E.A. Nimchinsky et al.
A neuronal morphologic type unique to humans and great apes
Proceedings of the National Academy of Science
96 (27 Apr 99): 5268


The human neocortex, a two-millimeter thick rind of around 1.6 m2, contains approximately 1010 nerve cells in more or less discrete layers, usually six in most regions of the cortex. Compared to the neocortex of prosimians (lower primates such as lemurs, lorises, and tarsiers), the evolutionary line leading to humans has experienced a great expansion of cortical areas, with a several-hundredfold increase in volume. Nevertheless, the neuronal types that populate the neocortex have apparently remained remarkably constant and are morphologically recognizable across primate species.

An exception is the so-called "spindle neuron", found in the anterior cingulate cortex, a region located deep within the central divide between the two hemispheres. Spindle neurons are characterized by an elongate, gradually tapering, large-sized cell body that is virtually symmetrical about its vertical and horizontal axes. It has been found in the human cortex and in the cortex of the common chimpanzee, and recent studies in humans indicate that spindle cells are especially vulnerable to degeneration in Alzheimer's disease, which is associated with a loss of approximately sixty percent of these particular nerve cells.

E.A. Nimchinsky et al. "A neuronal morphologic type unique to humans and great apes" in the Proceedings of the National Academy of Science 96 (27 Apr 99): 5268, now report a study of 28 primate species representing all superfamilies of prosimian and anthropoid primates. The results indicate that spindle neurons are a feature of the anterior cingulate cortex of all humans and great apes (Pongidae: orang-utan, gorilla, chimpanzee), but not of any other primate species.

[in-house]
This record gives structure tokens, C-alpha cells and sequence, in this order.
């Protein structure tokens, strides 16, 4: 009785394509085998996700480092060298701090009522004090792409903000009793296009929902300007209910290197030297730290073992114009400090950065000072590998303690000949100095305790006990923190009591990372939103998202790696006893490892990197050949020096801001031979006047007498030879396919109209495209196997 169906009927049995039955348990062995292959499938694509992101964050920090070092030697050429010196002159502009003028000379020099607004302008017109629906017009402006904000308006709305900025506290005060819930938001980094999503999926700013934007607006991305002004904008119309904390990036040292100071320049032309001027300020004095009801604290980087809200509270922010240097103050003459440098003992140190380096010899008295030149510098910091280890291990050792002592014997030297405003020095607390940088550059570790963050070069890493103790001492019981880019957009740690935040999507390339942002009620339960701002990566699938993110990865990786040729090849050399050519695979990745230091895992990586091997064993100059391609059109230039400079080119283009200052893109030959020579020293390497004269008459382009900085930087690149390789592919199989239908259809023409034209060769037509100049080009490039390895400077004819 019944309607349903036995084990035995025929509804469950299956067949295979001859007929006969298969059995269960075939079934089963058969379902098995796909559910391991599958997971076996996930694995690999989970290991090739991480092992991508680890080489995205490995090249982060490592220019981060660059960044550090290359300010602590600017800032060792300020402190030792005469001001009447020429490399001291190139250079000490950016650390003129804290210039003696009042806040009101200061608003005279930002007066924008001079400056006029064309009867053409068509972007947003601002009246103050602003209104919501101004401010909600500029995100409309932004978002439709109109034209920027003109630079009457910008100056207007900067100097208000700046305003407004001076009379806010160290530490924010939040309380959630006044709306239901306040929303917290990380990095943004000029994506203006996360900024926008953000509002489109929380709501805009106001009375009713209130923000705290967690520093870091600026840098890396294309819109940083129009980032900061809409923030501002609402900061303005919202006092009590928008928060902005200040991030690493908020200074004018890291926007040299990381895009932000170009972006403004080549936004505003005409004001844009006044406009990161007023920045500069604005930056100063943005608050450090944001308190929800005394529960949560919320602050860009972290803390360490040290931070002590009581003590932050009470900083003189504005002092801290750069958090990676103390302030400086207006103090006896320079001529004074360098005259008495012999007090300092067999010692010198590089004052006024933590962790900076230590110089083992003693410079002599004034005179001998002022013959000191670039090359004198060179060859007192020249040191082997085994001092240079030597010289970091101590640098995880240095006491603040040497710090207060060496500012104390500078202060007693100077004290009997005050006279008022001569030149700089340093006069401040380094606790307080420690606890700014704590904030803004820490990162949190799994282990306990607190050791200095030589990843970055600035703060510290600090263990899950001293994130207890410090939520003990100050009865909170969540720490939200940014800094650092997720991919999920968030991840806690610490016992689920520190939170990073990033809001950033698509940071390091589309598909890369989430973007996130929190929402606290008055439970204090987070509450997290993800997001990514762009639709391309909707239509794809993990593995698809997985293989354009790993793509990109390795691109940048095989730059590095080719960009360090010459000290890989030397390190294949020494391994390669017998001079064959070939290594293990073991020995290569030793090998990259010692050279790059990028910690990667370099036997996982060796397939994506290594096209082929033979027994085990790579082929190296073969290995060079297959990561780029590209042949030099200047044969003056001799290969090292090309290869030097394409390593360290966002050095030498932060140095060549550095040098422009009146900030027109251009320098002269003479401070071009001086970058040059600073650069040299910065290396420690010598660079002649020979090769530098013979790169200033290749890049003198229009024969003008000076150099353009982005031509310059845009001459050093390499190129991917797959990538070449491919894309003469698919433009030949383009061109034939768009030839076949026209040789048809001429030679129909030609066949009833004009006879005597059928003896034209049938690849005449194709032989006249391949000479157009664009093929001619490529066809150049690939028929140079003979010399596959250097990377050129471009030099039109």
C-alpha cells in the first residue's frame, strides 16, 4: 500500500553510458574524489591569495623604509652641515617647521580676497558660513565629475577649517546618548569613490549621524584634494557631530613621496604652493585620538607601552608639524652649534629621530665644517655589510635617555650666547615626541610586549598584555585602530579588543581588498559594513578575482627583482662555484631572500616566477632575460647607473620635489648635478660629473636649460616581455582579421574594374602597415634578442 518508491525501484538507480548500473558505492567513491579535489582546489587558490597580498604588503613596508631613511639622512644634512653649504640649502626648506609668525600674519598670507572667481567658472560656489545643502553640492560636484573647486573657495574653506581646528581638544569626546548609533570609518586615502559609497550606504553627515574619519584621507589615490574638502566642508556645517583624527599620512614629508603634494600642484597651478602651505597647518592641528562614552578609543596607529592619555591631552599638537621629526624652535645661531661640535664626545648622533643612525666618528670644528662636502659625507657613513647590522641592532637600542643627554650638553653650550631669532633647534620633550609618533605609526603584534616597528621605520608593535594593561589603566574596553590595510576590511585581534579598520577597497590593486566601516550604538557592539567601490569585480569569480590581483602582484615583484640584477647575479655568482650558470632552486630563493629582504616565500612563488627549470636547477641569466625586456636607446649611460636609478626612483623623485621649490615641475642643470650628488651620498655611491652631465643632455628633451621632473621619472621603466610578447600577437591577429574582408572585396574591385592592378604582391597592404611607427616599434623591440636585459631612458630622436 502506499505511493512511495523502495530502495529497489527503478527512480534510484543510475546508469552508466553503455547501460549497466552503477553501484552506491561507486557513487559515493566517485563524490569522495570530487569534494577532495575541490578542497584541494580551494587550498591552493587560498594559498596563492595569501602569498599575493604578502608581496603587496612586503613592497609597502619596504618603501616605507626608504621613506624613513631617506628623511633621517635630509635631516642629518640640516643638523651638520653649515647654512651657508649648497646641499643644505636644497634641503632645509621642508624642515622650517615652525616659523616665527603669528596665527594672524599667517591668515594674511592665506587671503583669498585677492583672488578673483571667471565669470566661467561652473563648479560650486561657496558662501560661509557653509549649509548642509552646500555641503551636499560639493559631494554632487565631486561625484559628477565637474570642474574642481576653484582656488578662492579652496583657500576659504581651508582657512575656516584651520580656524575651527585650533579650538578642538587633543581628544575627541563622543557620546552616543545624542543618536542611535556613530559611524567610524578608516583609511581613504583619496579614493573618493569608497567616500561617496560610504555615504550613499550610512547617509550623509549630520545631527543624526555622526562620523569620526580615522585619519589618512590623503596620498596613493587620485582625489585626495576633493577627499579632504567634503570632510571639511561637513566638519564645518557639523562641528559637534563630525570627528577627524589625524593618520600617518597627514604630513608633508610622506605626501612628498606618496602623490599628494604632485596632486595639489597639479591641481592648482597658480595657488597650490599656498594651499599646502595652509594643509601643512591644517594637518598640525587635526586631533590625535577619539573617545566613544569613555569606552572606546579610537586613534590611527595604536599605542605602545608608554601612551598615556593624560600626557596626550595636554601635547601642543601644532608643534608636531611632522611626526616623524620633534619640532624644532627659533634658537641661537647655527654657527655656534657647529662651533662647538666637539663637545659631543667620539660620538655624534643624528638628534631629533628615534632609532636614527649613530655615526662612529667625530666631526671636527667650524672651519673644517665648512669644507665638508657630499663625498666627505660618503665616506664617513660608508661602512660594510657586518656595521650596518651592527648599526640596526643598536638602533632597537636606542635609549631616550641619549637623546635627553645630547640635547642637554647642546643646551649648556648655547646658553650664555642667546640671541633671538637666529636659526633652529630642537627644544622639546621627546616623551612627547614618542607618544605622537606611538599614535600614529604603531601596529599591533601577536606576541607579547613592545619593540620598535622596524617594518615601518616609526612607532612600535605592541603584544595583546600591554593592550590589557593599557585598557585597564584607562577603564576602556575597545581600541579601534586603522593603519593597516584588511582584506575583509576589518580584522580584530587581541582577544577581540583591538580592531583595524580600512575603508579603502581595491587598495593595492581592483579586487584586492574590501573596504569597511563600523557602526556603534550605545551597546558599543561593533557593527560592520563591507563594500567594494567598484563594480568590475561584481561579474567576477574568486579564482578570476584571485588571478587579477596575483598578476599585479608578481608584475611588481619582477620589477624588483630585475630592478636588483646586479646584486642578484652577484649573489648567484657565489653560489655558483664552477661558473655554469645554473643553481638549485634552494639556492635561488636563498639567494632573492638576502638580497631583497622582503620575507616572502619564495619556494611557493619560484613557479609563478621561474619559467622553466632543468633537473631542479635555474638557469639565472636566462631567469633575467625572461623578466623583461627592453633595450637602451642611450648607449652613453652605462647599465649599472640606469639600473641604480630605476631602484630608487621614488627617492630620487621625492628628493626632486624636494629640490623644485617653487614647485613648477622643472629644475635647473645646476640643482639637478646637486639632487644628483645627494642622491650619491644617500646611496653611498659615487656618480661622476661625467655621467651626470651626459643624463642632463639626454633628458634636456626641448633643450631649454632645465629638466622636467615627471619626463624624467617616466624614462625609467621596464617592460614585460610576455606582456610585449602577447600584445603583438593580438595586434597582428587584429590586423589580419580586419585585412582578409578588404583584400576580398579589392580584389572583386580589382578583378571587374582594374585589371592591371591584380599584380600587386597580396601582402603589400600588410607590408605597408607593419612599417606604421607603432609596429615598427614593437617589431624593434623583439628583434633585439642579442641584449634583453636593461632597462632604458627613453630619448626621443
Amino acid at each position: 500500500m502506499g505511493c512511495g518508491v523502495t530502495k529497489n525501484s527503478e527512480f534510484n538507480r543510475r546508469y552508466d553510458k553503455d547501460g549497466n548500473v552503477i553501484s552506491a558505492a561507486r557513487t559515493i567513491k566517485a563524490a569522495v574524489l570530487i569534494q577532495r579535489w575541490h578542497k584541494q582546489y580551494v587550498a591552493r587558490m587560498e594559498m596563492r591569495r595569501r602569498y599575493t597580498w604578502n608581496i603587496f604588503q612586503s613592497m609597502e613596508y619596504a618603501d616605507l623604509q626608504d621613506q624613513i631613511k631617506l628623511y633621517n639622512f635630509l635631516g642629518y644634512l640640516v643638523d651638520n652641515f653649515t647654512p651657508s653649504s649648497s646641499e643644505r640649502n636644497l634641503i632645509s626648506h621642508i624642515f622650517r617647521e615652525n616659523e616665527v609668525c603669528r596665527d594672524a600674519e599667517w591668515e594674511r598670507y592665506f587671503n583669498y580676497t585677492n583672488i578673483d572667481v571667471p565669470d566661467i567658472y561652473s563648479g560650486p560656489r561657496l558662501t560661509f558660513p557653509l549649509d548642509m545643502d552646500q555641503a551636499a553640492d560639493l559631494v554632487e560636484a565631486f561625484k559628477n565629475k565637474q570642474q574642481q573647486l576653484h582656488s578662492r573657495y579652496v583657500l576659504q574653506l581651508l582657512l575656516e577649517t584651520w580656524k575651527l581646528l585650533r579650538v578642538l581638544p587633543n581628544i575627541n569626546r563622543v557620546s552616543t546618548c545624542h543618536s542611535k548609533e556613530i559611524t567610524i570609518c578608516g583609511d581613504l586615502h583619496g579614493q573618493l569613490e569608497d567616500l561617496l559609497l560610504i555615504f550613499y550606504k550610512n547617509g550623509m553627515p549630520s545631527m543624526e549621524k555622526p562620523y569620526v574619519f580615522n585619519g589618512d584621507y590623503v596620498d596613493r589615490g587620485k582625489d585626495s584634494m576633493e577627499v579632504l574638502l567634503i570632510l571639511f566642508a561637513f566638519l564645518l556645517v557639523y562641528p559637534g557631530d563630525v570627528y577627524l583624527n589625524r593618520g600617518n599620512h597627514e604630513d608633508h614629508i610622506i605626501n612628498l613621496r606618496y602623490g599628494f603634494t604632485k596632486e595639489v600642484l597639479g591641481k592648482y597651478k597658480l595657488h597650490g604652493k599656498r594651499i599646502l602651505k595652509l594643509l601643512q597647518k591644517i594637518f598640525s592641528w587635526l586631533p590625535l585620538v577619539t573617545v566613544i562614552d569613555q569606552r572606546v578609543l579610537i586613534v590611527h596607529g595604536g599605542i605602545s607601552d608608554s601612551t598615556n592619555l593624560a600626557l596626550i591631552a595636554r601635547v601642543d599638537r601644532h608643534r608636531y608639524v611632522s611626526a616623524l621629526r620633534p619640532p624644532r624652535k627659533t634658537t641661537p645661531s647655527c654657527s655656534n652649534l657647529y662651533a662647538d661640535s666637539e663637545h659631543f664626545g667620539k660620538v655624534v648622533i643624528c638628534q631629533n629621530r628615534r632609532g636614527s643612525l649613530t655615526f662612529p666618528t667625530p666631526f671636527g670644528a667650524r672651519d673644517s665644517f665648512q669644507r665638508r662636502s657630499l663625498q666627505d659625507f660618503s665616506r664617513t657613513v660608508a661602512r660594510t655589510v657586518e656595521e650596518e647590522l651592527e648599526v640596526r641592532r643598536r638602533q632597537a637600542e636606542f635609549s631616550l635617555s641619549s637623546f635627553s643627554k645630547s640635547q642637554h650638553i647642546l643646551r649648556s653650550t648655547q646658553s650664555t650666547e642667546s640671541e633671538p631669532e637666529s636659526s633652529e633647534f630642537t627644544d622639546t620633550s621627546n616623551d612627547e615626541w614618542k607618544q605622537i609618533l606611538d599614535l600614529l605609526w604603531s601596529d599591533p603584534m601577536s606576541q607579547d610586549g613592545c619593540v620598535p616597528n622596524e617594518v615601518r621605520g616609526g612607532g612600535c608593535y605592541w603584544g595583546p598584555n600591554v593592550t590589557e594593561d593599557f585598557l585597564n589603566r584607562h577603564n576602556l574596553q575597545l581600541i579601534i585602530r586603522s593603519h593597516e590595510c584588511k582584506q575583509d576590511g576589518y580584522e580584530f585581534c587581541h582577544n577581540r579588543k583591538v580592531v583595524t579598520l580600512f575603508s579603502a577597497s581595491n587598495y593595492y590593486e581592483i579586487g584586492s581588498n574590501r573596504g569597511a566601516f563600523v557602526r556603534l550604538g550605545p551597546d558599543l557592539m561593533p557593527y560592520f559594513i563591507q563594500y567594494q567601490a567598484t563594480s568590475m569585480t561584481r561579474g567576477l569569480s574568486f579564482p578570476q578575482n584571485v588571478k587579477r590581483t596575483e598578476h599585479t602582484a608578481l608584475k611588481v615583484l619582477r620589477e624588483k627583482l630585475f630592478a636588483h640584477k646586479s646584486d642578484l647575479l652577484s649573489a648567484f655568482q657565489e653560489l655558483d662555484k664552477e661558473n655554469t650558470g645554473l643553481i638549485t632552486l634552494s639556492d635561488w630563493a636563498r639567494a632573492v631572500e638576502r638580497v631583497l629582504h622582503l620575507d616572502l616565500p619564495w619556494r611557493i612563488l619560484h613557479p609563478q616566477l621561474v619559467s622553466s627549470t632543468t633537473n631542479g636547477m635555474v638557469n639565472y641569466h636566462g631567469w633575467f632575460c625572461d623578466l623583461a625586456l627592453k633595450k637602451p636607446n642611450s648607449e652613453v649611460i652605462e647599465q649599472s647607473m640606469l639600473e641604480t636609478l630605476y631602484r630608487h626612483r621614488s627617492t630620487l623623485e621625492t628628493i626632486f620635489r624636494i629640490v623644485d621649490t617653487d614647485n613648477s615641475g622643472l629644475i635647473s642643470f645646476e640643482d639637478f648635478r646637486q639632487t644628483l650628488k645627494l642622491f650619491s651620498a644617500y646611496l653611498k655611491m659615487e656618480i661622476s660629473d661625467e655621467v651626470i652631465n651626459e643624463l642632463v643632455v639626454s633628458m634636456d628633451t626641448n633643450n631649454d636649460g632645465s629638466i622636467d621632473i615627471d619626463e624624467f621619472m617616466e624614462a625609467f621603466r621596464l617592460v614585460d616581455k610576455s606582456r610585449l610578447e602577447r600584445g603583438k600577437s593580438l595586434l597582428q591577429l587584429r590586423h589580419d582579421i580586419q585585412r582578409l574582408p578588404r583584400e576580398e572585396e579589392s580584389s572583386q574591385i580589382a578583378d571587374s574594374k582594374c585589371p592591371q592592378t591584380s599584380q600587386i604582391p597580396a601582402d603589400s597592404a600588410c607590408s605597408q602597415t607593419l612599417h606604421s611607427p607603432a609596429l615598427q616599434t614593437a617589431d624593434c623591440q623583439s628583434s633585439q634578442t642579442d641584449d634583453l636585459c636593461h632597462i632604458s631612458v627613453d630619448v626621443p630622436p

The authors suggest these observations are of particular interest when considering primate neocortical evolution, revealing possible adaptive changes and functional modifications over the last 15 to 20 million years in the anterior cingulate cortex, a region that plays a major role in the regulation of many aspects of autonomic function and of certain cognitive processes. The fact that these unique neurons are apparently severely affected in the degenerative process of Alzheimer's disease indicates that some of the differential neuronal susceptibility that occurs in the human brain in the course of age-related dementing illnesses may have appeared only recently during primate evolution.

Contact: Patrick R. Hof <hof@neuro.mssm.edu>


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